- What’s the idea? How would you describe why you should do this in a sentence? Find a way to communicate your idea/premise in a succinct and compelling way, even if that’s just in your email signature or Twitter bio.
- Who’s going to listen, and what do they want? What does your idea offer your audience? Have you checked to see what else is already out there?
- What are you actually going to ask of your audience? Listenership? Sharing your content? Reviews? Are you asking for money, input, or story ideas? There could be myriad things. Also consider: what’s the best way for them to give that to you?
- What are you seeking from it? It could be a reputation, a career, activism or advocacy, a place to explore and develop craft, a platform for your ideas, a focal point for a community, or something else entirely.
- What do you bring to it? Are there any advantages that you have, or something unique about your situation?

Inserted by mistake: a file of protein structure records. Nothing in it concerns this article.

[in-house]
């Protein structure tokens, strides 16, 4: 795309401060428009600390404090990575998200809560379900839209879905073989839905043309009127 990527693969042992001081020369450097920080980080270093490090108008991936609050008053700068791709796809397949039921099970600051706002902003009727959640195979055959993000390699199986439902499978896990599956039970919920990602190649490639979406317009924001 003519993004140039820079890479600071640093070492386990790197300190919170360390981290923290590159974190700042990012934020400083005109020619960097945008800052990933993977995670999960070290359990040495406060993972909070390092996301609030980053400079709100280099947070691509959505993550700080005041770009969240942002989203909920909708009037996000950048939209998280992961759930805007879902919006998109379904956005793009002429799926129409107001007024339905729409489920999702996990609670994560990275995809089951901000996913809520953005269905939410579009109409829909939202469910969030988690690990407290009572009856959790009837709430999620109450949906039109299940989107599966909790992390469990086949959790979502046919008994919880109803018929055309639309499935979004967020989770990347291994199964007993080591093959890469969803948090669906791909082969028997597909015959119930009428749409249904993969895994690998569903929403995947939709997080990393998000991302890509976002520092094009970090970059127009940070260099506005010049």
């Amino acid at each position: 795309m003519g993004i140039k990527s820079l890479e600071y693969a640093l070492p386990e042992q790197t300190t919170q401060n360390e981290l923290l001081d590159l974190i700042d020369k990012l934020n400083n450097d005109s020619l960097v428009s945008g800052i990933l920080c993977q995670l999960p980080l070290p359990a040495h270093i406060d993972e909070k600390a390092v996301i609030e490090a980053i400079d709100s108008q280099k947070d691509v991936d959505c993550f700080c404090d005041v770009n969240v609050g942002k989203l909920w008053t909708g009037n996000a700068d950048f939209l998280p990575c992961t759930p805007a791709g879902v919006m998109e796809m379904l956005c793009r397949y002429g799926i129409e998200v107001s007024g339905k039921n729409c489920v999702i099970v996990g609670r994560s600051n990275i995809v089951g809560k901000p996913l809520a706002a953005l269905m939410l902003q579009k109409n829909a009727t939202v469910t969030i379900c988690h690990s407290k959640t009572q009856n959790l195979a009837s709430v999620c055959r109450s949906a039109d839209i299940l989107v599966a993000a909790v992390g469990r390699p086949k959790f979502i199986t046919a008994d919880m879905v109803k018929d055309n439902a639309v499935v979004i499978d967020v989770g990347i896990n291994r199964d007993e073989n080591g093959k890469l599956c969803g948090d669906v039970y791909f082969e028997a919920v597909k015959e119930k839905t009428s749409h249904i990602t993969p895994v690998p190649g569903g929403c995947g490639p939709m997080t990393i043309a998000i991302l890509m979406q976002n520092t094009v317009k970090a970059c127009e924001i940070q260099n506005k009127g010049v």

- What resources do you have? How can you make the best of them?
- What’s the format? How is it supposed to sound? Do you know how much work is involved? What skills do you have, and which do you need? Can you sustain it?
- Can the idea sustain itself? Is it neverending, or a finite series? Will you do seasons? Will anyone help you out?
- What’s it worth for you? Do you have a readymade source of funding, or is that something you’re going to need to devote time and energy to as well? Or are you going to do this for free? If so, why … and for how long?
Whatever your responses might be to the above, it’s important and practical to continue to ask these questions as you develop. You shouldn’t even aspire to final answers, just the self-awareness to start to answer — and keep re-asking — these questions.
Above all: have realistic expectations, and patience.
Got a burning question about audio storytelling you'd like answered? Let us know!